I clearly need to scope out my little home-grown CMS a bit better.

One thing I would like to include when the specification is finally worked out, is this great Flash image-cropping tool from Max Ziebell. He continues to plot world domination from his isolated Mediterranean island. It’s only a matter of time before his visage appears on a wallscreen in the UN, enumerating his demands.

Saturday, May 8th, 2004

Brighton rock

The Brighton Festival is in full swing. Everywhere you look, there’s theatre, music, dance and art.

Still, if you’re in Brighton and fancy some alternative entertainment on Sunday evening, come along to The Candy Bar on St. James’s Street in Kemptown. For a mere £3, Salter Cane will entertain you from nine o’clock onwards.

If you want a taste of what’s in store, feel free to download some MP3s.

Friday, May 7th, 2004

A musical interlude

Here’s a song guaranteed to bring a smile to the face of anyone who owned an 8-bit machine in the eighties… Hey, Hey, 16K:

“Hey, hey, 16K, what does that get you today? You need more than that for a letter: old school rampaks were much better.”

I played every game name-checked in that song.

Still not smiling? Check out the best iMix on iTunes: the WORST music on iTunes.

That iMix is responsible for introducing me to Richard Cheese. Holiday in Cambodia will never be the same again.

It certainly makes my latest iMix look very tame by comparison.

Punk is dead: let\'s dance.

Wednesday, May 5th, 2004

Cinco de Mayo

Won’t somebody please think o’ the my-oh!

Tuesday, May 4th, 2004

Prints charming

I have a new gadget.

When I was in Arizona last Christmas, I was playing around with my mother-in-law’s photo printer. It’s a lot of fun turning something digital into something analogue. I began lusting after a nice portable device for printing out photos.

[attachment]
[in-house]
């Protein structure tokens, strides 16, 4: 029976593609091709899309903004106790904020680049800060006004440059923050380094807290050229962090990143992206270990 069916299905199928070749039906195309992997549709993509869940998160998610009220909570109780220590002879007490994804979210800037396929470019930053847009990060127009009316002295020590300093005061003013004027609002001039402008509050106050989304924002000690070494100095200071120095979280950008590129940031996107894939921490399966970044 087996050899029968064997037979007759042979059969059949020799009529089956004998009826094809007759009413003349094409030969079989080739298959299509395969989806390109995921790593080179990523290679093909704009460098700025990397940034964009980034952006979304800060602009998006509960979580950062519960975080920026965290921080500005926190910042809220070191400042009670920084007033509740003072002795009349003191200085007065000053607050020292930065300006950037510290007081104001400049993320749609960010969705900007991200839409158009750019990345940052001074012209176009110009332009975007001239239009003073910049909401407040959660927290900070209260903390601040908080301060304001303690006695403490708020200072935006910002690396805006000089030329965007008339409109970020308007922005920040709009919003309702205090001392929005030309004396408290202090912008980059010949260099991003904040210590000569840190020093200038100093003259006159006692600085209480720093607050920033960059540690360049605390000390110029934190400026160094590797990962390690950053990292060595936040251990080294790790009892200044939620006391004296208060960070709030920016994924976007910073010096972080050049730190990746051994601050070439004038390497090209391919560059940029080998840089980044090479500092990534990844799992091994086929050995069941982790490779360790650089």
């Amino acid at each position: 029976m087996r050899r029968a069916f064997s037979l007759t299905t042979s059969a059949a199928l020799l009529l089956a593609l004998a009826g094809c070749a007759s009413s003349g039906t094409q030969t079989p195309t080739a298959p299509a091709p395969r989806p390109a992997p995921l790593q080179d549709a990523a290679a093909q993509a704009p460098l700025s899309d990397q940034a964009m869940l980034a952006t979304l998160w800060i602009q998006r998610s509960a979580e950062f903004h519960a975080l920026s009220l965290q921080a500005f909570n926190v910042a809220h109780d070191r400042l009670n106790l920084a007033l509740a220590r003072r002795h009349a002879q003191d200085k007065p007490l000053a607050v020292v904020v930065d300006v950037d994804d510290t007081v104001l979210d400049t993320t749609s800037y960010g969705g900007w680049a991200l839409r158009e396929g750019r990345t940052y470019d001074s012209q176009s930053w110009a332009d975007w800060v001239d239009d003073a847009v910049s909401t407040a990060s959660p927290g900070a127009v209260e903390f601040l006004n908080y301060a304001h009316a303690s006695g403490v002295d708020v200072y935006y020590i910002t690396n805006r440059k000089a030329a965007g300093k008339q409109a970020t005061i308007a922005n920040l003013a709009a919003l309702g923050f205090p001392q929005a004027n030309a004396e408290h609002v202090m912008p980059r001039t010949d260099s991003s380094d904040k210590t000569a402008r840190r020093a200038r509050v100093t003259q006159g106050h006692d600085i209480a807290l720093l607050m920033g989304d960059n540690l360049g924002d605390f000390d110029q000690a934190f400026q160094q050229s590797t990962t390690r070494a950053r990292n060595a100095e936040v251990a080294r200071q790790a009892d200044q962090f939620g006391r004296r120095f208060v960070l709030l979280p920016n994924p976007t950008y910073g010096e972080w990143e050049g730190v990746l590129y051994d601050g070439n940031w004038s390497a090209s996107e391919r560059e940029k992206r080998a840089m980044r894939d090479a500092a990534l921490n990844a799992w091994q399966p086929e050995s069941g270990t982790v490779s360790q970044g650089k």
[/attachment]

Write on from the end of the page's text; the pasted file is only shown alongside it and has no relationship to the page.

I started browsing Amazon and looking in electronics shops but I couldn’t really justify the expense: the nice ones are kinda pricy.

Earlier this week, I stopped to press my face against the local branch of Jessops to drool over their range of photo printers. That’s when I spotted it: a Canon CP-300 reduced to less than £100.

After some self-deliberation, I slapped my money on the counter. It’s still not cheap but, relatively speaking, I got a bargain.

It’s small, though not exactly what I’d call lightweight, and it comes with a rechargable lithium-ion battery so I can print photos just about anywhere. I can also print straight from my camera but I can’t imagine not wanting to check levels and curves on my iBook first.

The printer does come with some lock-in: I have to use the specific paper for this printer. Or rather, the specific card. All the prints come with postcard-style backing; space for a stamp, lines for writing the address, etc.

At first, this struck me as a little strange but then I started imagining the possibilites: travelling somewhere, snapping some photos, printing one out, slapping a stamp on it and mailing it…

…or I could just find a Wi-Fi hotspot and send the photo by email.

Perhaps this photo printer marks the beginning of a luddite-like regression to a pre-digital lifestyle. I hope I don’t catch myself eyeing up an abacus.

Sunday, May 2nd, 2004

Now with even fewer wires

Brighton has some new wireless hotspots thanks to the good folks at Loose Connection.

The Sidewinder in Kemptown and The Earth And Stars near the North Laine are the newest Wi-Fi pubs. For the duration of the Brighton Festival, the Spiegeltent in the Pavilion gardens will also have Wi-Fi.

That’s where I am right now with Jessica. It’s a very pleasant place indeed. I may just have to come some evening to see some of the acts performing here, like Tina C for instance.

Or I could just watch the webcam.

in the tent of mirrors

Saturday, May 1st, 2004

A new look for Spring

It’s the first of May, a day when workers the world over take a day off… except for web designers, like the very talented Nathan Borror, who use this day to launch their redesigned websites.

I decided to have a more analogue reboot in the form of a haircut. I’d like to think that it makes me look like Hugh Grant but I have a sneaky suspicion that it actually makes me look more like K.D.Lang.

my shorn locks